A type of steering system that uses a small gear (pinion) to move a linear gear (rack) horizontally. The tie rods are attached to either side of the rack, eliminating a number of components used in a conventional worm-gear steering system.
Tire construction utilizing plies whose cords run radially from bead to bead under the tire’s tread. The advantages are more flexible side walls with a relatively stiff tread area and a larger and more consistent footprint on the road under all driving conditions.
The engine's heat exchanger. Coolant circulating around the engine’s cylinders and through the cylinder head, carries engine combustion heat to the radiator, where it is released to the atmosphere, thereby reducing the temperature of coolant. (See “COOLING SYSTEM”)
REAR WHEEL DRIVE
Drivetrain configuration that drives only the rear wheels.
REAR WINDOW DEFROSTER
A defrosting or de-misting system that typically uses thin wires embedded in the vehicles rear glass to remove mist or frost. The system’s wires heat-up, thereby heating the glass slightly to help evaporate moisture on the surface and improve visibility.
A chemical compound, typically gas or liquefied gas (R-12 and R-134), used in air conditioning systems to help produce cool air.
A secondary muffler, often used to generate a desired exhaust note or further quiet a vehicle’s exhaust system.
ROLLER ROCKER (ARM)
A type of rocker arm used in an engine’s valve train to open/close intake and exhaust valves. A roller rocker uses a roller bearing at the end that makes contact with the engine’s valves to reduce wear and increase performance.
As a vehicle’s wheels begin to turn, there are forces which resist its motion (rolling resistance) such as low tire pressure, rough road surface, increased tire temperature, tire composition, and increased vehicle weight.
RON (RESEARCH OCTANE NUMBER)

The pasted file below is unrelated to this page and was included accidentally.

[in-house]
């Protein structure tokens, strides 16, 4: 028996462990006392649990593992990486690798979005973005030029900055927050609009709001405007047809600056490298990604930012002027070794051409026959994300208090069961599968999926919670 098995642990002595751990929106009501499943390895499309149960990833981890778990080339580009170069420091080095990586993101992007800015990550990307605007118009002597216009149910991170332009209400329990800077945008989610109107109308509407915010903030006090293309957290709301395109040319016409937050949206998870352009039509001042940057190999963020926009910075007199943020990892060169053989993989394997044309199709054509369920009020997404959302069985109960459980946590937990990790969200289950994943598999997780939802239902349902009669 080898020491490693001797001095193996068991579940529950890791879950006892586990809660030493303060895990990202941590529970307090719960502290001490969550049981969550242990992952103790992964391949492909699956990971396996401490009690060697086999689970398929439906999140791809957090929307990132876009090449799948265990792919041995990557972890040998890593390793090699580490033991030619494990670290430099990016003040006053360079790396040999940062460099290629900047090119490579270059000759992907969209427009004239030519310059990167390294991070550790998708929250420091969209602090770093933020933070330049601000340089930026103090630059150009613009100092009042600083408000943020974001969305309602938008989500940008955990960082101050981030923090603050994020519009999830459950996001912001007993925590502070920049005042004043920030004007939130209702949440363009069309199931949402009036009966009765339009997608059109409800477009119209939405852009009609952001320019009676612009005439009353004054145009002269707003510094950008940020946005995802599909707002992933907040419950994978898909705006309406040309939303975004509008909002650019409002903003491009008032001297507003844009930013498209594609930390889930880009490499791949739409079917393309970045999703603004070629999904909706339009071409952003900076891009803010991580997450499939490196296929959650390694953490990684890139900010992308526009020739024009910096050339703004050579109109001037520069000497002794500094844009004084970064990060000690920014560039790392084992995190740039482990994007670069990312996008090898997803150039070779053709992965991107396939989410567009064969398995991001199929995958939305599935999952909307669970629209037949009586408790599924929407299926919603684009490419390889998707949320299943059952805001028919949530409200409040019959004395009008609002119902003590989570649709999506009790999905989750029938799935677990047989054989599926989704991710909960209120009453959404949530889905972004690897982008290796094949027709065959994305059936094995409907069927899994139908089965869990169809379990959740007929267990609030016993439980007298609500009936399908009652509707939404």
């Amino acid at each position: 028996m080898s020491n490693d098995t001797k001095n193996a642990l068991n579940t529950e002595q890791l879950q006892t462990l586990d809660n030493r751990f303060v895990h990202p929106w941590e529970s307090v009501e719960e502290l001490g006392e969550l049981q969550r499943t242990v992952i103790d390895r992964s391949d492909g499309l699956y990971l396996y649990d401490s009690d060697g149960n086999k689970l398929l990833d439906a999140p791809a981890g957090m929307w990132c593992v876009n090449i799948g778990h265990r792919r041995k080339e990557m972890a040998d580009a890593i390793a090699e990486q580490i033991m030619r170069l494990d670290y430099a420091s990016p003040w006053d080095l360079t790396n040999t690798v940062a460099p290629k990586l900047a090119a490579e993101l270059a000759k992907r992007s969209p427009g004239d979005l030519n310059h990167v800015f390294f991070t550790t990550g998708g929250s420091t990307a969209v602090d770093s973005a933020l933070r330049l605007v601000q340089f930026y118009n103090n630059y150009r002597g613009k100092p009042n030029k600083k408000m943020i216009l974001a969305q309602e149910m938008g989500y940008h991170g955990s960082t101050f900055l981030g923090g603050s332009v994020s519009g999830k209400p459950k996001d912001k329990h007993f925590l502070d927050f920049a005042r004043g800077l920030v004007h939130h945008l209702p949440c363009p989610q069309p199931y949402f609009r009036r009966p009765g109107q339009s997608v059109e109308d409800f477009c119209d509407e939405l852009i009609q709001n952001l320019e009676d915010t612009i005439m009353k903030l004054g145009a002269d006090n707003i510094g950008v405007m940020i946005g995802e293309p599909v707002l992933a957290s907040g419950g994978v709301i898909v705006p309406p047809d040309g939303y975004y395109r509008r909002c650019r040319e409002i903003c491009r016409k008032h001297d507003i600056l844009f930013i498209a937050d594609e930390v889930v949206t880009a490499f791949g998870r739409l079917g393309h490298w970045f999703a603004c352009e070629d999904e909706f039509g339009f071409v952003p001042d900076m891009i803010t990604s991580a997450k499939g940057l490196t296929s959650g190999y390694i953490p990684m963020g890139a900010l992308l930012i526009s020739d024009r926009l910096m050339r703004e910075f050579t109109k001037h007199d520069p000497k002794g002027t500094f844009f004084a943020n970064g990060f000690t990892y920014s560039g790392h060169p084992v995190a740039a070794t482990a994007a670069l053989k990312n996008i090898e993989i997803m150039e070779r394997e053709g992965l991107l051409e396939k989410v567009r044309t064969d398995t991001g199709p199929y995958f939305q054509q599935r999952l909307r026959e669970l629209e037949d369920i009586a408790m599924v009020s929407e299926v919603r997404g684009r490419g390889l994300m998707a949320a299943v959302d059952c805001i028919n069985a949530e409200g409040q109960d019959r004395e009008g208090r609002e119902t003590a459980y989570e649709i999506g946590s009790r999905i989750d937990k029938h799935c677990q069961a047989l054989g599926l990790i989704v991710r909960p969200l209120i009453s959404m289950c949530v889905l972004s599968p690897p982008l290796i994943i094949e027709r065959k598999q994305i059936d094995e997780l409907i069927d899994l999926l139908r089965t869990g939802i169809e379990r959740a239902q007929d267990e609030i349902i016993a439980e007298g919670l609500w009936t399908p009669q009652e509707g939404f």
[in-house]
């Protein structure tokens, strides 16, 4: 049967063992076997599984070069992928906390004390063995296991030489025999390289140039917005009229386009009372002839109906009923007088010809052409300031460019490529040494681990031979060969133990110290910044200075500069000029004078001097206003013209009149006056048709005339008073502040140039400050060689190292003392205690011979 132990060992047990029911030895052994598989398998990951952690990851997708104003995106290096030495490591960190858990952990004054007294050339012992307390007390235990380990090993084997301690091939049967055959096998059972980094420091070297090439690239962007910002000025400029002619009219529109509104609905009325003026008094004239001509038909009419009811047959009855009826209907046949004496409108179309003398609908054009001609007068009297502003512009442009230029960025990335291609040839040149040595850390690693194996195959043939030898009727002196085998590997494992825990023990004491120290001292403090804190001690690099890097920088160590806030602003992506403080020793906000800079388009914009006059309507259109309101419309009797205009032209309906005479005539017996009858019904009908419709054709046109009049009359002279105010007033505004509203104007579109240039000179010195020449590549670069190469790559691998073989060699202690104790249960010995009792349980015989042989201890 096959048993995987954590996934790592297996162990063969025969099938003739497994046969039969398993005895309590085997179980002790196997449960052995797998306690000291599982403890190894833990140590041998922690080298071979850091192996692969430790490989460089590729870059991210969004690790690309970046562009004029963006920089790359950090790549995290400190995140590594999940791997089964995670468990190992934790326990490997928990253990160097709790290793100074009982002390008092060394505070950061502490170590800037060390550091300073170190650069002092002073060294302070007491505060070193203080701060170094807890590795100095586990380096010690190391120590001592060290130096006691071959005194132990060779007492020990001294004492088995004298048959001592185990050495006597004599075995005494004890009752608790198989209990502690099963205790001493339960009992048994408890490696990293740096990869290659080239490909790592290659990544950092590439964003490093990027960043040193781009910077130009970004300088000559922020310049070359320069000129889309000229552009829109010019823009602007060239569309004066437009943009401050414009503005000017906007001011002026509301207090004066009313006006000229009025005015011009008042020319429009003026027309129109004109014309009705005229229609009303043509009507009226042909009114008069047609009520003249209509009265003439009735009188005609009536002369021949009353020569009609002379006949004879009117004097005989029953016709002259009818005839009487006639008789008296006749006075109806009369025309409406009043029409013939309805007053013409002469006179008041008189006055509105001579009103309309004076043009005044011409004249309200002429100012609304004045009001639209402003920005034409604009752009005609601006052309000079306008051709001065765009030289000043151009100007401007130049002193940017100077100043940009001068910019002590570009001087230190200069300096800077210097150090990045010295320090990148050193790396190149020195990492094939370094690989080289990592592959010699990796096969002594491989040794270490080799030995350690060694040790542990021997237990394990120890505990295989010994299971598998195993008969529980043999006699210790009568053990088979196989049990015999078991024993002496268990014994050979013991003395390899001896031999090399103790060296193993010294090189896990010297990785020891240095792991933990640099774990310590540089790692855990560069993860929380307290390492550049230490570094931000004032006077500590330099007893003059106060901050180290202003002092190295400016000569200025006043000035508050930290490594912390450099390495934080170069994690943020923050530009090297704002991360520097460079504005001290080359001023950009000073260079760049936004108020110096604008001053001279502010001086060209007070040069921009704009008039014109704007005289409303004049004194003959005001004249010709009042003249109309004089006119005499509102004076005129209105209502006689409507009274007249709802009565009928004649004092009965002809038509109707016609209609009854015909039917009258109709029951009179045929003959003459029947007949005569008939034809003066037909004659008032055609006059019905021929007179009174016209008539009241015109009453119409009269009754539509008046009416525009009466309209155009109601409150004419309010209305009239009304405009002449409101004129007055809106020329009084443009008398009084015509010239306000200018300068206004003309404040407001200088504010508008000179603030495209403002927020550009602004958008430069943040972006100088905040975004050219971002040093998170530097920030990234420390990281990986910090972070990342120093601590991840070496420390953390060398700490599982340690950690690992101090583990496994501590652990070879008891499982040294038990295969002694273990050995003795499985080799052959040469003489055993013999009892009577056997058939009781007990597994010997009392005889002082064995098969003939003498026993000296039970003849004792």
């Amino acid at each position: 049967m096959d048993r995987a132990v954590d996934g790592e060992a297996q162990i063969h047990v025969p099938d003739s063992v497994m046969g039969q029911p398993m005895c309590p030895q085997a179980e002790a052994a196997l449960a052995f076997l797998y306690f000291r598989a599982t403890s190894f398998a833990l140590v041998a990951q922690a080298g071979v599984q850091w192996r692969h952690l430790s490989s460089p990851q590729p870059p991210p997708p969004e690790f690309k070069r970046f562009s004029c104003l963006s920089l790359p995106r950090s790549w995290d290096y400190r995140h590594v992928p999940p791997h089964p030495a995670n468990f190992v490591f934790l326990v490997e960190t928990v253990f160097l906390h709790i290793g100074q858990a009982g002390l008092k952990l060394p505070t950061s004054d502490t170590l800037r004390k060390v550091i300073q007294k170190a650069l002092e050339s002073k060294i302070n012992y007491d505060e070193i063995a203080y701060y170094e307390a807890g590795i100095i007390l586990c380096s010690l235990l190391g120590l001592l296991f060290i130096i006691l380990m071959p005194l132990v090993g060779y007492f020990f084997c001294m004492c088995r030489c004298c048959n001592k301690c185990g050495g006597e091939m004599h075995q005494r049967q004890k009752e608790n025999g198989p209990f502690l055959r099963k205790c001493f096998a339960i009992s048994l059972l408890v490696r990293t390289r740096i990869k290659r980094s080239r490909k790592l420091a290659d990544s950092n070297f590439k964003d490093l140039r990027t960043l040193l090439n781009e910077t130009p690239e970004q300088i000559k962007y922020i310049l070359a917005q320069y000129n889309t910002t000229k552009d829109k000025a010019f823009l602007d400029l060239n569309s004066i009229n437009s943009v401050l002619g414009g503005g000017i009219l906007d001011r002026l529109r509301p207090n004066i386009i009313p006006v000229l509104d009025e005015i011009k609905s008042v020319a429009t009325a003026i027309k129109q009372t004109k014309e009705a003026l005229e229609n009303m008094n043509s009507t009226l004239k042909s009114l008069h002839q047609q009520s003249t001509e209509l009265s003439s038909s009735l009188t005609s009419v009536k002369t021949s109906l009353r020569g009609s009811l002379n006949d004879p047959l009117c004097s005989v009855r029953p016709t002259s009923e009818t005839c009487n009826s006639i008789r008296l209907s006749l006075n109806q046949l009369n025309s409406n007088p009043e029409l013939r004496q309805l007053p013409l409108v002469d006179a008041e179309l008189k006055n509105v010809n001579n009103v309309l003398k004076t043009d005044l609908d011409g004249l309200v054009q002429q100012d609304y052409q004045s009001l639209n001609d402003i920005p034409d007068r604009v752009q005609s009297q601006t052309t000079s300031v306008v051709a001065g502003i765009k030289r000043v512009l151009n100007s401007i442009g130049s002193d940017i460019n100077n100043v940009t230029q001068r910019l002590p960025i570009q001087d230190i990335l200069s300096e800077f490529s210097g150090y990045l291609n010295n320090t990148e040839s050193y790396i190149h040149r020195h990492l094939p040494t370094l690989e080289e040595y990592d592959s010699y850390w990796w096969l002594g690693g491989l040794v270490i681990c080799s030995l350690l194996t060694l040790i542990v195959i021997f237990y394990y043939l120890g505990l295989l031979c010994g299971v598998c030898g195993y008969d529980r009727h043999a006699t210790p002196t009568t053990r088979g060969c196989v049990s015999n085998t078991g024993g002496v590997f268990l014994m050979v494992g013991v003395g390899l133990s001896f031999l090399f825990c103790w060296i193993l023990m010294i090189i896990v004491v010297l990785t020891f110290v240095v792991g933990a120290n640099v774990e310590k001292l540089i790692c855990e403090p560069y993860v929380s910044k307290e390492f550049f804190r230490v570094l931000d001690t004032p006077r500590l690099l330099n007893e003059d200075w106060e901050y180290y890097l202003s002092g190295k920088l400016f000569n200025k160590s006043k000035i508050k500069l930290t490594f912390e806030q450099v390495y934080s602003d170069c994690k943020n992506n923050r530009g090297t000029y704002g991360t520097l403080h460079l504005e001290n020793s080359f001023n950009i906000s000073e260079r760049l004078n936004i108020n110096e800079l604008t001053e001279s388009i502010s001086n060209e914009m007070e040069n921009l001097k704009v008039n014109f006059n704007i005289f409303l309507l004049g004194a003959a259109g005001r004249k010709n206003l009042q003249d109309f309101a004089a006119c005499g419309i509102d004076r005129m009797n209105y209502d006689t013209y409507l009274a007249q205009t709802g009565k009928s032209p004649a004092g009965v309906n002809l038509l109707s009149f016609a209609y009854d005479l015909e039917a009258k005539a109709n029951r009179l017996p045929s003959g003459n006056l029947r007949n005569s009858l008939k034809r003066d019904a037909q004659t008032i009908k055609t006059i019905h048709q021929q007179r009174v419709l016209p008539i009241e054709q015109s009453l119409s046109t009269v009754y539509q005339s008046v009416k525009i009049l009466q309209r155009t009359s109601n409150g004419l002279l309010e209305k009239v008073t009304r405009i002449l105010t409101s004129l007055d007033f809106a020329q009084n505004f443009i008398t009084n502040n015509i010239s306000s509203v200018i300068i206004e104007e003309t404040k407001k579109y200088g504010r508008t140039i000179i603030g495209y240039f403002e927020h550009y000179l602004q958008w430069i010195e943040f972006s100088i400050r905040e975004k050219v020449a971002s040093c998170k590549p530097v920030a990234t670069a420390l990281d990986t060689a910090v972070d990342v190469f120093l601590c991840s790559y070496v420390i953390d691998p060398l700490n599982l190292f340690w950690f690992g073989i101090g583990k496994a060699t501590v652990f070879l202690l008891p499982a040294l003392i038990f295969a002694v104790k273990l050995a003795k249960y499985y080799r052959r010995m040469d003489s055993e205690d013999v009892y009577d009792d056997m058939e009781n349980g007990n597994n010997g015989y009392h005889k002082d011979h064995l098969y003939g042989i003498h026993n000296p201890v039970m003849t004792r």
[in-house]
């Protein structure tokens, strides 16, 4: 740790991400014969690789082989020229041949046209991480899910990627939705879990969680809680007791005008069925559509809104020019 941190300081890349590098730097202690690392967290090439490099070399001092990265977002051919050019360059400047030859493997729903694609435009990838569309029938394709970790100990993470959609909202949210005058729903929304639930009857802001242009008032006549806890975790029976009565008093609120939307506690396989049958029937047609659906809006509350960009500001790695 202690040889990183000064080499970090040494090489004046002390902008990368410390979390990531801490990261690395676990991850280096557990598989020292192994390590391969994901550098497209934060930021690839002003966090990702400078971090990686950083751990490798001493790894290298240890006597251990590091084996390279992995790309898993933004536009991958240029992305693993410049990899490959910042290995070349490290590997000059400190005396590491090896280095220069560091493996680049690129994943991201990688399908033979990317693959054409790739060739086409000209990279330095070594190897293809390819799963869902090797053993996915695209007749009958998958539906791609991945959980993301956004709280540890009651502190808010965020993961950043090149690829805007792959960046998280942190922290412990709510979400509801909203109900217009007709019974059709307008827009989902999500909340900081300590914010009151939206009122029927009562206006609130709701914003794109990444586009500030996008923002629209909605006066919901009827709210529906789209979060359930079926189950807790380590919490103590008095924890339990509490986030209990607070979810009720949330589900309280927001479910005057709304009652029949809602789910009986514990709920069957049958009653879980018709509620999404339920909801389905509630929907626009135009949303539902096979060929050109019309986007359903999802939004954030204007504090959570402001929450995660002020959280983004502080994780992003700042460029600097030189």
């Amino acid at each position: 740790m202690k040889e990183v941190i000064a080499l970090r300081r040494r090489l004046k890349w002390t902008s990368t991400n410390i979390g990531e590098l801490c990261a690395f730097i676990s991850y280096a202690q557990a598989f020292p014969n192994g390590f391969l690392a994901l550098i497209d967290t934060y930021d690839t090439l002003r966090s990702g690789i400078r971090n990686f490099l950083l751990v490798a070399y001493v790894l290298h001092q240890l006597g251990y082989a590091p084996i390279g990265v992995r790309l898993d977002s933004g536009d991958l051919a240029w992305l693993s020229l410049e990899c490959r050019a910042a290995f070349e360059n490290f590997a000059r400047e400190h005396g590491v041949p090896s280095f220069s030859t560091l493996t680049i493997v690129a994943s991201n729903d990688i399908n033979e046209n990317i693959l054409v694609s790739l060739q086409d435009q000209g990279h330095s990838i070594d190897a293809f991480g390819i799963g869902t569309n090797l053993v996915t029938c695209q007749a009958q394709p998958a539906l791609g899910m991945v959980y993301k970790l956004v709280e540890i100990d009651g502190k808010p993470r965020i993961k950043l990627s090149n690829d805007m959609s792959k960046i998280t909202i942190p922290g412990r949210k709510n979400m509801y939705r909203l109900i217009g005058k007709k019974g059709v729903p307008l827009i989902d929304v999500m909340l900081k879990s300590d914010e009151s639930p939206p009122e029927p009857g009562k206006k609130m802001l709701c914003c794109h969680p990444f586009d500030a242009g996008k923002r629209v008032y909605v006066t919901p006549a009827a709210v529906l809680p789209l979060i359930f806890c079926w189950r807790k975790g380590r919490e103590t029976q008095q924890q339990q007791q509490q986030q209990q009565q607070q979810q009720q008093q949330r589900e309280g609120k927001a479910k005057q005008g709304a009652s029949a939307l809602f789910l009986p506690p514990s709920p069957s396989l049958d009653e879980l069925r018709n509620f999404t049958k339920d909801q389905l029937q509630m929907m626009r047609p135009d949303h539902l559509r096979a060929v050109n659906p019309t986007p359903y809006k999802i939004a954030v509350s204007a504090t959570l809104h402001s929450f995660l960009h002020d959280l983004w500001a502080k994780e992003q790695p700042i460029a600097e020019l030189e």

A fuel’s numeric octane rating. Most common are 87 (unleaded regular), 89 (unleaded, middle grade) and 92 (unleaded premium). (See “OCTANE”).
An auxiliary cargo area on a vehicle’s roof, typically used on wagons and SUV’s, the racks feature fixed roof side rails and adjustable cross rails to secure cargo.
ROOF SIDE RAILS
(See “ROOF RACK” above)
Roof pillars or roof posts are formed metal structures that provide support for a vehicle’s roof. Typically, vehicles have an “A” Pillar for the forward roof support located near the windshield; a “B” Pillar for the center or second roof support normally between the front and rear doors, and the “C” Pillar - located behind the rear door opening near the rear window. Wagons and SUV’s may also have a “D” Pillar at the rear corners of the vehicle.
ROTARY TYPE CLIMATE CONTROLS
Climate controls that use rotary knobs rather than levers or buttons to control climate system functions.
In a disc brake system, the disc rotates on the axle and incorporates both attachment for the wheel and a braking surface contained in the brake caliper. (See “DISC BRAKE”)
Revolutions Per Minute - a measure of the number of revolutions an engine’s crankshaft completes per minute. The tachometer on a vehicle’s dash measures RPM’s. (See “TACHOMETER”.)